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Apple Macintosh Turns 40!

Wait, how old does that make us?

Dan Carney

January 24, 2024

3 Min Read
The 1984 Apple Macintosh introduction.
The 1984 Apple Macintosh introduction.Apple

It was 40 years ago that then-Apple Computer Co. introduced the seminal graphical user interface computer, the Macintosh. It was a follow-up model as a more affordable graphical computer after the pricey Apple Lisa, which cost $10,000.

Macintosh, by comparison, debuted at $2,495. Those prices correspond to $29,300 for the Lisa and $7,300 for the Macintosh, which illustrates how much more affordable computers have become in the 40 years since.

Apple co-founder Steve Jobs led a Macintosh development team that was inspired by a visit to the Xerox Palo Alto Research Center, where they saw the Xerox Star, which pioneered the mouse-driven graphic user interface and local area networking.

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Apple teased consumers with a stunning Ridley Scott-directed Super Bowl commercial that played on the theme of George Orwell's 1984 novel. The tagline was "You'll see why 1984 won't be like 1984."

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Job officially introduced the Macintosh at the company's annual shareholders meeting, pulling the compact computer from a bag to underscore its integrated design.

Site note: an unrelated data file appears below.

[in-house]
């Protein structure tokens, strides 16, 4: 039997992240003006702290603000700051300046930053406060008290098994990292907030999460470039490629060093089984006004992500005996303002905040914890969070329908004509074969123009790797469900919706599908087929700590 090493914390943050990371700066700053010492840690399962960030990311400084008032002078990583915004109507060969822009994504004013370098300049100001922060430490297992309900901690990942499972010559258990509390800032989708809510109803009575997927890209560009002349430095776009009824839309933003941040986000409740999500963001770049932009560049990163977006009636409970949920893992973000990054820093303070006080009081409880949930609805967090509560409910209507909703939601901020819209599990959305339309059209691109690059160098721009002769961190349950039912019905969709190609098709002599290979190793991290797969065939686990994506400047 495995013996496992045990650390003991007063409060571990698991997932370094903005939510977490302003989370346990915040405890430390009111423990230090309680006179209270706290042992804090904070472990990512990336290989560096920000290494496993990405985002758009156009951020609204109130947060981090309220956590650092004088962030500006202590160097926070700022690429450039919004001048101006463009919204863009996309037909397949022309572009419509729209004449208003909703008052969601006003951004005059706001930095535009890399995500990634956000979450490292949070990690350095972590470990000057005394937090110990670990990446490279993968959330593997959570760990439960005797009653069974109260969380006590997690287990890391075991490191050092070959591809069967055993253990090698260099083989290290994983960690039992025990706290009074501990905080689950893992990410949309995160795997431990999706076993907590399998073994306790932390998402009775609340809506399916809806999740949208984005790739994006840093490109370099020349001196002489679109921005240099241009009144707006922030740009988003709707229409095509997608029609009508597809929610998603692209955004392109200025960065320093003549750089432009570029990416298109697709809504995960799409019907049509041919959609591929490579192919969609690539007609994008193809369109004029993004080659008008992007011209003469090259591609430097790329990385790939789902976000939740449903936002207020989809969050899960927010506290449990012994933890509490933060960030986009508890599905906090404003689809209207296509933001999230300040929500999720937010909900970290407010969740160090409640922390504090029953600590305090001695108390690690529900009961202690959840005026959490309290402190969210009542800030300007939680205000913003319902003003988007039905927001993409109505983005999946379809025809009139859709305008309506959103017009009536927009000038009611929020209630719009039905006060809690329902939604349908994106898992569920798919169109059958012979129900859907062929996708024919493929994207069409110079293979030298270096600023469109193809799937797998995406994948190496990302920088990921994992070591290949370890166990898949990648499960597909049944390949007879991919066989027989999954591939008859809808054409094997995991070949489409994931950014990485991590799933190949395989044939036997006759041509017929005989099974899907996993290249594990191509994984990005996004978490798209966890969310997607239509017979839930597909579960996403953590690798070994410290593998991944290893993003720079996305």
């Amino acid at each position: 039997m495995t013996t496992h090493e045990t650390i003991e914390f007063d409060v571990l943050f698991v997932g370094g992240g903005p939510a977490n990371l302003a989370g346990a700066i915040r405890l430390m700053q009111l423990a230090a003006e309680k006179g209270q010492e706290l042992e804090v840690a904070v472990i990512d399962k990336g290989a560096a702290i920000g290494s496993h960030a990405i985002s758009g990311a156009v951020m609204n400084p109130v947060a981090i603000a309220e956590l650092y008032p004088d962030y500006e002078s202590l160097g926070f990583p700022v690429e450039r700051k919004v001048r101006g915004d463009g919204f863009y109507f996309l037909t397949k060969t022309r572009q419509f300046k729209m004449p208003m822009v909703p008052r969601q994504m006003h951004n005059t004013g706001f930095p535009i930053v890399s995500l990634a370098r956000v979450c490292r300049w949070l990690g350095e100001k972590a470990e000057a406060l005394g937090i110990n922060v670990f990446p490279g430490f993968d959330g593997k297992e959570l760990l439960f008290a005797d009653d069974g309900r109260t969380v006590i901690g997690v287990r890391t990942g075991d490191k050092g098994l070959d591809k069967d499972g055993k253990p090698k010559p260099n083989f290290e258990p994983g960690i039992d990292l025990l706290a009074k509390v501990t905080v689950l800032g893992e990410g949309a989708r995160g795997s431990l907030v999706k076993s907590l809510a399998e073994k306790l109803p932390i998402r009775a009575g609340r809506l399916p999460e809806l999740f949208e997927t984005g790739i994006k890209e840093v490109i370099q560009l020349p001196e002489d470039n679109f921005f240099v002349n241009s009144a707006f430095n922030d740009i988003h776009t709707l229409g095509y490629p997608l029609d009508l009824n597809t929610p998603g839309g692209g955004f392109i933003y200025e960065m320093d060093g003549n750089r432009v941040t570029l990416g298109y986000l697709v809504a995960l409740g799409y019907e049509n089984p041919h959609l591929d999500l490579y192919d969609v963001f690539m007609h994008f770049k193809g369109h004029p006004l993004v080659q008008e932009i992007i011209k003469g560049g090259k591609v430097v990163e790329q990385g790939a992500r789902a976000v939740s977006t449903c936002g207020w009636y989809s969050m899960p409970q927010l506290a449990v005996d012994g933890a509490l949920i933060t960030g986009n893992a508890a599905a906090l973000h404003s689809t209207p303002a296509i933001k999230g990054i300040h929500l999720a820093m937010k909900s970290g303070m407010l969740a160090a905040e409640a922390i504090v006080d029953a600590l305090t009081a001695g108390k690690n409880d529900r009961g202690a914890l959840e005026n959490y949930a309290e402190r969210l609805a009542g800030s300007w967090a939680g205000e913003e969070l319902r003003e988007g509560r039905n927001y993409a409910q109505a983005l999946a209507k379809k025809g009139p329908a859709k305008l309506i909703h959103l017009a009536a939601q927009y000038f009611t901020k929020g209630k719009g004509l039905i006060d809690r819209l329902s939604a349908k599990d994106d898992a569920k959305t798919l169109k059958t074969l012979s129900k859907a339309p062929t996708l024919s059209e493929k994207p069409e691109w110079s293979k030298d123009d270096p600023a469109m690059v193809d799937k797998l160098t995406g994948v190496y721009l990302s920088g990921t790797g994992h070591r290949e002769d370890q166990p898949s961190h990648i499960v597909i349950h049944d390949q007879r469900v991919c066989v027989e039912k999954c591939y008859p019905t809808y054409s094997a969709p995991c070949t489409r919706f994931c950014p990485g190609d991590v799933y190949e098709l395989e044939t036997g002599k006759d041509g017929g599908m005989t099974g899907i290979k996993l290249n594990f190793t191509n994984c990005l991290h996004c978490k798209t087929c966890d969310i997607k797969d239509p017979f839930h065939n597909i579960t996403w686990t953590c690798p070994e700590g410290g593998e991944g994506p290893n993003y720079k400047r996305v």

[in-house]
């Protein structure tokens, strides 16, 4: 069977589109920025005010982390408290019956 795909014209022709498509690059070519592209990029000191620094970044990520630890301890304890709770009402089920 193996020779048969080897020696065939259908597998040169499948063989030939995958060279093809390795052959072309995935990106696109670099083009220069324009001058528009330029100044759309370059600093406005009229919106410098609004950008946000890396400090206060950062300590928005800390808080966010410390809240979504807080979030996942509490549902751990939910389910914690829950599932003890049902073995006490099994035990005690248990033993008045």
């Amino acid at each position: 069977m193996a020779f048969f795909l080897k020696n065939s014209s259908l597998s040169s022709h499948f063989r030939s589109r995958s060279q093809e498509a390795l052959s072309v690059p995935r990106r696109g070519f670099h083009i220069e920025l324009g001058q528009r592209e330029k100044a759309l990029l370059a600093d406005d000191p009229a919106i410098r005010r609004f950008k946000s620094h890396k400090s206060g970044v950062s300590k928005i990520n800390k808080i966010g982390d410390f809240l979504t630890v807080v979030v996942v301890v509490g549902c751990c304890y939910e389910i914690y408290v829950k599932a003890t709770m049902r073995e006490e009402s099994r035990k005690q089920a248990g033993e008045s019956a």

It is worth remembering that the command line interface of operating systems like the Microsoft DOS used by IBM's PCs and Apple DOS used by Apple II computers was daunting for the uninitiated. Apple sought to allay potential customers' concerns by describing the ease of using a graphical user interface with a mouse as a pointing device.

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"If you can point, you can use a Macintosh," touted one ad. Another promoted the Macintosh as "The computer for bemused, confused, and intimidated."

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Another ad presciently predicted that "Soon there will be just two kinds of people. Those who use computers. And those who use Apples." This seemed to forecast the company's much later "I'm a Mac," series of ads contrasting the Macintosh experience with that of a Windows user.


Another Mac innovation was the use of a 400K 3.5-inch floppy disc drive at a time when the 5.25-inch floppy was the industry standard. The 9-inch built-in display was monochrome only, the Motorola 68000 processor ran at a clock speed of 8 MHz and that first Mac packed 128K of RAM.


Those might not seem like the necessary ingredients to achieve a product that was "insanely great," in Jobs's hyperbolic description, but they were good enough to launch the revolution of graphical user interfaces for popular use.

The company, now called simply "Apple," sold 26 million Macintoshes in 2022 alone, according to Statistica.com.

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